Tuesday, August 21, 2012

SOME "DEVILISH" WEATHER



As I write, we are in the throes of anticylone Lucifero, which comes to us from the desert and follows Caligola, Nerone and four other anticyclones since June. During Nerone, the temperature one day soared to 49 C in Modica Bassa and registered 45 C in this district.

It's a myth that only the British constantly discuss the weather:  the Sicilians do it too but, just as they have a different concept of holidays, so they have different ideas about what constitutes good and bad weather.  Where I come from, a temperature of 20 C is regarded as a heatwave and is sufficient to set the British tabloids screeching, "Cor! What a scorcher!" in their headlines but here anything less than about 33 C in summer is dismissed as "brutto" ["bad"].  Even Sicilians, though, are apt to complain once the thermometer shows 40 C and you would think that, after three months of such extreme heat, they would greet a little rain with relief.



Not so:  when the weather briefly broke ten days ago the rain and a few hailstones - admittedly the hailstones, because of the way houses are built here, sounded like a bombardment - caused widespread consternation and a friend I was with at the time even crossed herself.  Somehow I don't think an autumn break in Cardiff would be for her!



As most Sicilians spend the three months of high summer at their houses by the sea or in the country, the usual afternoon greeting is "Com'era il mare stamattina?" ["How was the sea this morning?"] and if there was the slightest ripple on the surface of the water, the answer will be "brutto".  A breeze will cause the sea to be described as "mosso" ["rough"]. What my Sicilian friends would make of the brave British who do daily battle with the winds in such locations as Weston-super-Mare I dread to imagine.

The serious side of all this is the spread of fire in the countryside during these heatwaves - one Sicilian firefighter has lost his life this summer - and the fact that meteorologists fear flooding in autumn because of the residual heat that will be given off by the soil.

We are promised a respite from the heat this weekend with the arrival of storm Beatrice. This rain-loving Brit awaits her as Dante awaited another Beatrice.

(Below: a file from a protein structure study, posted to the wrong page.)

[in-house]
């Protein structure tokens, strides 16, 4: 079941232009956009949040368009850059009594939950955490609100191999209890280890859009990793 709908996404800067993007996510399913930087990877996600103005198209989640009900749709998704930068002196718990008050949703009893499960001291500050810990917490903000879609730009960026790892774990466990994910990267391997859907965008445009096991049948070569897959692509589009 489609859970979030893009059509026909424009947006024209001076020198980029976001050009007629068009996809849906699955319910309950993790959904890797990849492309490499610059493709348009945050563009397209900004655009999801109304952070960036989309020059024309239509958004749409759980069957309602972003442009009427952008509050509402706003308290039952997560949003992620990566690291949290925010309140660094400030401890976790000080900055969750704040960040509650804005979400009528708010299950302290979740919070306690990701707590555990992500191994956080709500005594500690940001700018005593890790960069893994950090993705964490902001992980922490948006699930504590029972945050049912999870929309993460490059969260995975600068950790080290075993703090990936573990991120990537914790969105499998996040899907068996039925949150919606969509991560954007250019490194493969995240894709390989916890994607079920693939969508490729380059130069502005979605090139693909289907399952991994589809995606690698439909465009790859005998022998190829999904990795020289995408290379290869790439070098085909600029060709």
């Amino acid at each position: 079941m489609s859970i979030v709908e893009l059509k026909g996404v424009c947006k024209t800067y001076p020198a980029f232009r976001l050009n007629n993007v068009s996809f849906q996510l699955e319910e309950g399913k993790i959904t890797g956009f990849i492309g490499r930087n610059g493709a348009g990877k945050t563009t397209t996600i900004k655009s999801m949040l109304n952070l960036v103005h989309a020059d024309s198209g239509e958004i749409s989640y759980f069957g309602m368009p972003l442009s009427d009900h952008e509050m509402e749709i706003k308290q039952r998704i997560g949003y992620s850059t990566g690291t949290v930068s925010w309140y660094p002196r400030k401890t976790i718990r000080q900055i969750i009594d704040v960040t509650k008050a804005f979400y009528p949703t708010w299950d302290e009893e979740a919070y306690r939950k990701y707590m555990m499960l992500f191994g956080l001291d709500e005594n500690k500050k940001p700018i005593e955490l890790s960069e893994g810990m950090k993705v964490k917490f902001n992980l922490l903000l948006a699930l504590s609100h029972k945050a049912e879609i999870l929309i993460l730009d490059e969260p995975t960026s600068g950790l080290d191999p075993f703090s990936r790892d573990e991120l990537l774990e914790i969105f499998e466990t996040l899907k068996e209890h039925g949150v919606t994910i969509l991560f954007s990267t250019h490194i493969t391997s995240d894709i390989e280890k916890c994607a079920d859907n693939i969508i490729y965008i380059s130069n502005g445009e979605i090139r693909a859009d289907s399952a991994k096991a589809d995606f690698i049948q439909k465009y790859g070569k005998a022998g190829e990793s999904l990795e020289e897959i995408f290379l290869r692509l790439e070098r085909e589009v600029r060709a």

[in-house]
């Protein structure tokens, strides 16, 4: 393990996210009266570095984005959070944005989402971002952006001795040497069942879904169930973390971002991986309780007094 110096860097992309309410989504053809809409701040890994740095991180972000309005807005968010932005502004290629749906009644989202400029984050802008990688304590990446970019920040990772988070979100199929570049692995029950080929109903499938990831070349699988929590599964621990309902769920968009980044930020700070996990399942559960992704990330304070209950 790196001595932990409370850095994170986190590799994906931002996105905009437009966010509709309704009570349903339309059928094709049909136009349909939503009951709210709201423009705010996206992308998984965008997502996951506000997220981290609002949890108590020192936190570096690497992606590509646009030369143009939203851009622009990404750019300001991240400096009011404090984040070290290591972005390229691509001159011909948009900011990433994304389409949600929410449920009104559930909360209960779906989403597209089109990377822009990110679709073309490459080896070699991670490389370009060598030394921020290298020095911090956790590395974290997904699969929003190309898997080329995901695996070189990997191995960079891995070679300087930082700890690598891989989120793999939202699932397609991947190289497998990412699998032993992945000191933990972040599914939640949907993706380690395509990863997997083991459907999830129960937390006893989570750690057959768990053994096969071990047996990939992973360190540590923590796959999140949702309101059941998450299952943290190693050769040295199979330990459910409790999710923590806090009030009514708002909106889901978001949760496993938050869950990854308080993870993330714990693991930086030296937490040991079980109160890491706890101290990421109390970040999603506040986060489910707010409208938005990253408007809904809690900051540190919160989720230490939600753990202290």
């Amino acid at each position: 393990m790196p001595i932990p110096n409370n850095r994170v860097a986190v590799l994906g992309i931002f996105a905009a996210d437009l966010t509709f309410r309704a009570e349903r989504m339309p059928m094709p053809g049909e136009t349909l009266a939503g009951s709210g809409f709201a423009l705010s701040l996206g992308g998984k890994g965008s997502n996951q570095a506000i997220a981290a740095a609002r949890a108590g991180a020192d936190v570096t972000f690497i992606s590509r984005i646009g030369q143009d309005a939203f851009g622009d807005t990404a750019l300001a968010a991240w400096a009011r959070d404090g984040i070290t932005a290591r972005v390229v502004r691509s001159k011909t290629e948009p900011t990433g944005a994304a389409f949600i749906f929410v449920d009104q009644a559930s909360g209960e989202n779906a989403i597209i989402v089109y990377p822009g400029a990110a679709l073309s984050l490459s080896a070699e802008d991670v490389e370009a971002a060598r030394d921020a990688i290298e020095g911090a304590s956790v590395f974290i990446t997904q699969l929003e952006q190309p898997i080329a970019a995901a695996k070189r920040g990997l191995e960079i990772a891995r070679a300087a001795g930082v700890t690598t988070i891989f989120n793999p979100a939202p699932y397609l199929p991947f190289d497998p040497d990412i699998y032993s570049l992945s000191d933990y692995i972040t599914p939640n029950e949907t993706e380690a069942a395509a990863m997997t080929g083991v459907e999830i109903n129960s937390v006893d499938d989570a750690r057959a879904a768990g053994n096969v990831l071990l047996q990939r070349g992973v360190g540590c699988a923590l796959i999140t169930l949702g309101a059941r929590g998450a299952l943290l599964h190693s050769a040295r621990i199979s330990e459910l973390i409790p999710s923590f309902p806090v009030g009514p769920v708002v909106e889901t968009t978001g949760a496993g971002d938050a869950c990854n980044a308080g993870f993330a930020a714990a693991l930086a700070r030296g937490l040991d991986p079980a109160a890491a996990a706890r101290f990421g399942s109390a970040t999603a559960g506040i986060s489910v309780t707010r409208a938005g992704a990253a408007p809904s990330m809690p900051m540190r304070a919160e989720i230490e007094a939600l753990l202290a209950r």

Henry Holiday
Dante Meets Beatrice at Ponte Santa Trinità
Image: Walker Art Gallery, Liverpool, UK
via Wikimedia Commons

9 comments:

Patricia said...

Speaking of Sicilian weather...I recall being in Cefalù one September when there was the sirocco...hot blowing winds that carried red sand that covered everything.

Portlandier said...

We talk about the weather alot in Pacific Northwest in the US...it is always raining most of the year. Then the summer comes and it is blazing hot. Wonderful, finally! And we still complain...we are never happy!

Winchester whisperer said...

The usual Bank Holiday weekend rain is forecast here...

the cuby poet said...

I am not at all sure what you would have made of the non-summer weather we have had this year. I am desperate for some vitamin D, not the bottled sort, just give me sunshine!

LindyLouMac in Italy said...

Great post Pat, it made me smile with your spot on descriptions. :)

Gledwood said...

Do you get the Sirocco blowing in from the Sahara? When I was in Malta they said it blew right across their island, every year.

BTW what actually IS an anticyclone? The opposite of a hurricane? Or what..?

Welshcakes Limoncello said...

Hi, Patricia. Yes, I've experienced that here - quite eerie. Hi, Portlandier. Just like the British, then! Hi, WW. Hope it cheers up for you despite the forecast. Hi, Cuby. I'll tey and send some over! Thanks, LindyLouMac - kind of you to say so. Hi, Gleds. Yes, we get the Sirocco and sometimes it blows in so much sand that the whole place turns yellow - not very often, though. As far as I understand it, yes, an anticyclone is the opposite of a hurricane.

Liz said...

I am sitting here with a polo neck on under my woolly cardi. And my bed socks are on! But I couldn't cope with 40 degree temperatures either!

Welshcakes Limoncello said...

Hi,Liz. I can cope most of the time but this year it has gone on too long! Is it that cold there already?

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